This post looks at the COVID-19 world somewhat differently than most commentators do today. It does not take a traditional point of view on work and women’s careers. Thanks largely to the pandemic, the reality is that this world, and the traditions that go with it, no longer exist.
The opinions collectively expressed by digital, social and mainstream media are that COVID-19 has had, and possibly will continue to have, a negative impact on women’s careers. Which is why business media, including vanguards such as Forbes, deem it necessary to explain, Why Covid-19-Related Job Losses Are Hitting Women the Hardest.
On the digital front, properties like Quartz attract readers by justifying…Why, Unlike in the Great Recession, Covid-19 has been harder on jobs held by women.
Many of these seemingly factual, yet incomplete, critiques and assessments by the media are based upon a higher percentage of women working in healthcare, education, retail and hospitality (i.e., a large swath of the so-called “service sector”.)
There is no denying that COVID-19 has taken a toll on these employment sectors. And, due to the higher concentrations, I get that women currently have greater exposure working in these fields and professions. Headlines of this type seem to proliferate, they are front and center at this moment during the spread of the virus. However, after we weather the initial phase of this crisis, I believe we will look back upon it and realize they were only but an incomplete part of the full pandemic story.
Are women’s careers really at a loss in the era of Covid-19? They certainly don’t have to be. If you step back for a moment and carefully read this and the next two upcoming posts we’ll feature on this topic, you will begin to see a more complete picture. It is important for you to internalize how benefits also come from what many of us thought were tragedies (a.k.a., something we lost.) Here’s why I believe you have a lot more to gain than lose from what’s been perceived to be a once-in-a-lifetime crisis.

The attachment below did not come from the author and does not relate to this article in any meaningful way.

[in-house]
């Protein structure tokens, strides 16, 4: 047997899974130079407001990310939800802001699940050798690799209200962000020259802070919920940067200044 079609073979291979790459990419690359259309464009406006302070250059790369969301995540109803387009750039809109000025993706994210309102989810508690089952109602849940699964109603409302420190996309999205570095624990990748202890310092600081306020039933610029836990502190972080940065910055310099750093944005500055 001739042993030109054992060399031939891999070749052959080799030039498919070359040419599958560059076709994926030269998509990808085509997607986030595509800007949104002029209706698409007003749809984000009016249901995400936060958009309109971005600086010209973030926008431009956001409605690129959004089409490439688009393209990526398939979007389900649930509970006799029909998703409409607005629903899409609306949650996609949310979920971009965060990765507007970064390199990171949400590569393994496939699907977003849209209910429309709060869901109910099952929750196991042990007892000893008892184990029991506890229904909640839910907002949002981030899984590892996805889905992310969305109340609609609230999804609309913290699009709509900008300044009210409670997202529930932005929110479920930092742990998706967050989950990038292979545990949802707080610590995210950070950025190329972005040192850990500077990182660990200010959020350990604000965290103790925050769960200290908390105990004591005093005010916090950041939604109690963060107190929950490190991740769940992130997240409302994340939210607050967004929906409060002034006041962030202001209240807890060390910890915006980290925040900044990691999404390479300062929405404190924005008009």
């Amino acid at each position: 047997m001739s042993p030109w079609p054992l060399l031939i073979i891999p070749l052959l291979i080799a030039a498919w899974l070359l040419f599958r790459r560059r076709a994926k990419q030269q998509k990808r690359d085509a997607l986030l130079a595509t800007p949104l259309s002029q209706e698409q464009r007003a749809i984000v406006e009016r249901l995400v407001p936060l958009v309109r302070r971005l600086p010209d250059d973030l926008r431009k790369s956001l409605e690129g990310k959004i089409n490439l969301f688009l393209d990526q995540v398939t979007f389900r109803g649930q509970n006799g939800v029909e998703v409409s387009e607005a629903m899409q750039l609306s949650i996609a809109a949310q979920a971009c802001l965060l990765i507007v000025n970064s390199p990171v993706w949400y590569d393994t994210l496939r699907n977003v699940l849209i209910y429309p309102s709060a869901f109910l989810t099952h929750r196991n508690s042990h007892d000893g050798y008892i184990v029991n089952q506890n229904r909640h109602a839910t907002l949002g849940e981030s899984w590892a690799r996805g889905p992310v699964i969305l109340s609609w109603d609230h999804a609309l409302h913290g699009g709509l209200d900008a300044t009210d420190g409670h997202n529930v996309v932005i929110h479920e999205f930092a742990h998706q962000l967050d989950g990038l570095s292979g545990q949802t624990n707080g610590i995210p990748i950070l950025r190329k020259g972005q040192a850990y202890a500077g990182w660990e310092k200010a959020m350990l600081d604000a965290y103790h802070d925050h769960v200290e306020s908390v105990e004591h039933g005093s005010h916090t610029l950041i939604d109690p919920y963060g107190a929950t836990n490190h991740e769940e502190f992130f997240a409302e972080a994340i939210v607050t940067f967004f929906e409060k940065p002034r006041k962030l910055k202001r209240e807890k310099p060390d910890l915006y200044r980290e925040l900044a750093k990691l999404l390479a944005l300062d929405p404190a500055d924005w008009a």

Coronavirus is not only an illness that constantly morphs staying one evolution ahead of our ability to predict its occurrence or subsequent outcomes. It’s more than what it appears to be. CV-19 will act as a trigger, or catalyst, to multiply progress which was happening well before this outbreak hit. It is in the middle of this murky state of good and bad consequences where a new order, and opportunities, begin to emerge.
Even now, COVID-19 is establishing a buildable foundation upon which knowledge workers, the majority of those being women, can work far more constructively in the future. This dynamic platform has taken an organizational construct in the “working from home” movement.
The experiment America has conducted since our lock down in March has neither been trivial nor has it taken place within a small sample size. It was a large-scale, nationwide, socio-work experiment the likes of which we have never witnessed before. And, although it wasn’t without challenges, it proved that all of us can work productively and constructively from our home offices.
Working from home was unplanned and born out of necessity, but it will improve to increasingly become a more productive means, and common way, of structuring work for a new class of professionals. Employers recognized this almost immediately and are using “work from home” as an employment benefit to retain and recruit top talent. During recovery, and as we move slowly toward full employment, it will be widely accepted, adopted and commonly practiced. Look for it to have staying power as more of a permanent, rather than an optional, HR policy. And, viewed as an employment trend, it stands to benefit more women. Here’s why the work from home movement will result in several benefits for your career: